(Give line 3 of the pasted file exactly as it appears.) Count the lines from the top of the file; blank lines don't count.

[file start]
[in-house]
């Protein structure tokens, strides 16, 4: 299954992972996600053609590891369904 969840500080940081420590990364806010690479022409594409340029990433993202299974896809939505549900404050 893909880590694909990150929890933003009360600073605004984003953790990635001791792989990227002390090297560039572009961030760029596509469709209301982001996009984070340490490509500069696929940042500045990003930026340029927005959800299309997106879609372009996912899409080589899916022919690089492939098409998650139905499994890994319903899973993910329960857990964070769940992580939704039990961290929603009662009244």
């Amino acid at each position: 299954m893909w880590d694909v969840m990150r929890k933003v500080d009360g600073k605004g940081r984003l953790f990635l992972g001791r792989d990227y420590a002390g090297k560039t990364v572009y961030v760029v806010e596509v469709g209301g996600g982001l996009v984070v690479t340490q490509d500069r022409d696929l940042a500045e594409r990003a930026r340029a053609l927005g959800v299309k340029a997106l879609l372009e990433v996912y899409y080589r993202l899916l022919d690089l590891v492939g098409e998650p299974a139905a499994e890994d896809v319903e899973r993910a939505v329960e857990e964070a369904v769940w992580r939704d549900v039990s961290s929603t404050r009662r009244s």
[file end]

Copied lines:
């Amino acid at each position: 299954m893909w880590d694909v969840m990150r929890k933003v500080d009360g600073k605004g940081r984003l953790f990635l992972g001791r792989d990227y420590a002390g090297k560039t990364v572009y961030v760029v806010e596509v469709g209301g996600g982001l996009v984070v690479t340490q490509d500069r022409d696929l940042a500045e594409r990003a930026r340029a053609l927005g959800v299309k340029a997106l879609l372009e990433v996912y899409y080589r993202l899916l022919d690089l590891v492939g098409e998650p299974a139905a499994e890994d896809v319903e899973r993910a939505v329960e857990e964070a369904v769940w992580r939704d549900v039990s961290s929603t404050r009662r009244s």